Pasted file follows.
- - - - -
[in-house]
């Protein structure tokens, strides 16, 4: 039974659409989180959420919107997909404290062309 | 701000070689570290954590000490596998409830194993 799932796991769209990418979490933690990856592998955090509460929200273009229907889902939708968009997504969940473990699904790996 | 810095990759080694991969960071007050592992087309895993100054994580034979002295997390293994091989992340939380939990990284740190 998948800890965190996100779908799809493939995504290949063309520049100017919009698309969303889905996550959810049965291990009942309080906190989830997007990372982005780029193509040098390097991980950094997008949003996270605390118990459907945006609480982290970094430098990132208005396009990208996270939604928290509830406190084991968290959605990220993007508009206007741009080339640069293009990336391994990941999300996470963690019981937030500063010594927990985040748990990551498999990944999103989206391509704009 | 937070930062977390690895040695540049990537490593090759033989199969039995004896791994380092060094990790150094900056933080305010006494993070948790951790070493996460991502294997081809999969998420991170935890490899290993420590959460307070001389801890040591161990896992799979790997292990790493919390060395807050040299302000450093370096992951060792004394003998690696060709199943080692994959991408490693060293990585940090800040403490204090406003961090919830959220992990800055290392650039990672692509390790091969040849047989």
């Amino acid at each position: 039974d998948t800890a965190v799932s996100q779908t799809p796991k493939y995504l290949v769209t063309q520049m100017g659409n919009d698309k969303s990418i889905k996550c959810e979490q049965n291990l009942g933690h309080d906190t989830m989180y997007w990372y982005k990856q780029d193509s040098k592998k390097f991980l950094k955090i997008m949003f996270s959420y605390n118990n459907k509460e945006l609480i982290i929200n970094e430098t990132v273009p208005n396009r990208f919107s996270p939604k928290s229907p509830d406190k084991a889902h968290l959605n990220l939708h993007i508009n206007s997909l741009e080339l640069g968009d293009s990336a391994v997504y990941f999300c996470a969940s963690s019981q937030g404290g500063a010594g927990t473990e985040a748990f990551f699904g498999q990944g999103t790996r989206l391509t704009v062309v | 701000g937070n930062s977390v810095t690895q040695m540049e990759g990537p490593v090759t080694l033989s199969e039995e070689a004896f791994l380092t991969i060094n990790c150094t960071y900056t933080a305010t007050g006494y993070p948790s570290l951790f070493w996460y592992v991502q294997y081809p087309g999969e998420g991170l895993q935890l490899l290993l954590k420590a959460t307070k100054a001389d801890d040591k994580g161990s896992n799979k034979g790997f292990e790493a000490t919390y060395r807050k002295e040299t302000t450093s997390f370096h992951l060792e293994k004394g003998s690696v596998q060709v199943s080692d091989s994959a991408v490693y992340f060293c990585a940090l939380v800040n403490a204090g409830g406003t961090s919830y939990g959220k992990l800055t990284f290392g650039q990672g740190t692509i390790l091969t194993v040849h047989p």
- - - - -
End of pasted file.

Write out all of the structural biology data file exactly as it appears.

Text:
[in-house]
């Protein structure tokens, strides 16, 4: 039974659409989180959420919107997909404290062309 | 701000070689570290954590000490596998409830194993 799932796991769209990418979490933690990856592998955090509460929200273009229907889902939708968009997504969940473990699904790996 | 810095990759080694991969960071007050592992087309895993100054994580034979002295997390293994091989992340939380939990990284740190 998948800890965190996100779908799809493939995504290949063309520049100017919009698309969303889905996550959810049965291990009942309080906190989830997007990372982005780029193509040098390097991980950094997008949003996270605390118990459907945006609480982290970094430098990132208005396009990208996270939604928290509830406190084991968290959605990220993007508009206007741009080339640069293009990336391994990941999300996470963690019981937030500063010594927990985040748990990551498999990944999103989206391509704009 | 937070930062977390690895040695540049990537490593090759033989199969039995004896791994380092060094990790150094900056933080305010006494993070948790951790070493996460991502294997081809999969998420991170935890490899290993420590959460307070001389801890040591161990896992799979790997292990790493919390060395807050040299302000450093370096992951060792004394003998690696060709199943080692994959991408490693060293990585940090800040403490204090406003961090919830959220992990800055290392650039990672692509390790091969040849047989």
């Amino acid at each position: 039974d998948t800890a965190v799932s996100q779908t799809p796991k493939y995504l290949v769209t063309q520049m100017g659409n919009d698309k969303s990418i889905k996550c959810e979490q049965n291990l009942g933690h309080d906190t989830m989180y997007w990372y982005k990856q780029d193509s040098k592998k390097f991980l950094k955090i997008m949003f996270s959420y605390n118990n459907k509460e945006l609480i982290i929200n970094e430098t990132v273009p208005n396009r990208f919107s996270p939604k928290s229907p509830d406190k084991a889902h968290l959605n990220l939708h993007i508009n206007s997909l741009e080339l640069g968009d293009s990336a391994v997504y990941f999300c996470a969940s963690s019981q937030g404290g500063a010594g927990t473990e985040a748990f990551f699904g498999q990944g999103t790996r989206l391509t704009v062309v | 701000g937070n930062s977390v810095t690895q040695m540049e990759g990537p490593v090759t080694l033989s199969e039995e070689a004896f791994l380092t991969i060094n990790c150094t960071y900056t933080a305010t007050g006494y993070p948790s570290l951790f070493w996460y592992v991502q294997y081809p087309g999969e998420g991170l895993q935890l490899l290993l954590k420590a959460t307070k100054a001389d801890d040591k994580g161990s896992n799979k034979g790997f292990e790493a000490t919390y060395r807050k002295e040299t302000t450093s997390f370096h992951l060792e293994k004394g003998s690696v596998q060709v199943s080692d091989s994959a991408v490693y992340f060293c990585a940090l939380v800040n403490a204090g409830g406003t961090s919830y939990g959220k992990l800055t990284f290392g650039q990672g740190t692509i390790l091969t194993v040849h047989p």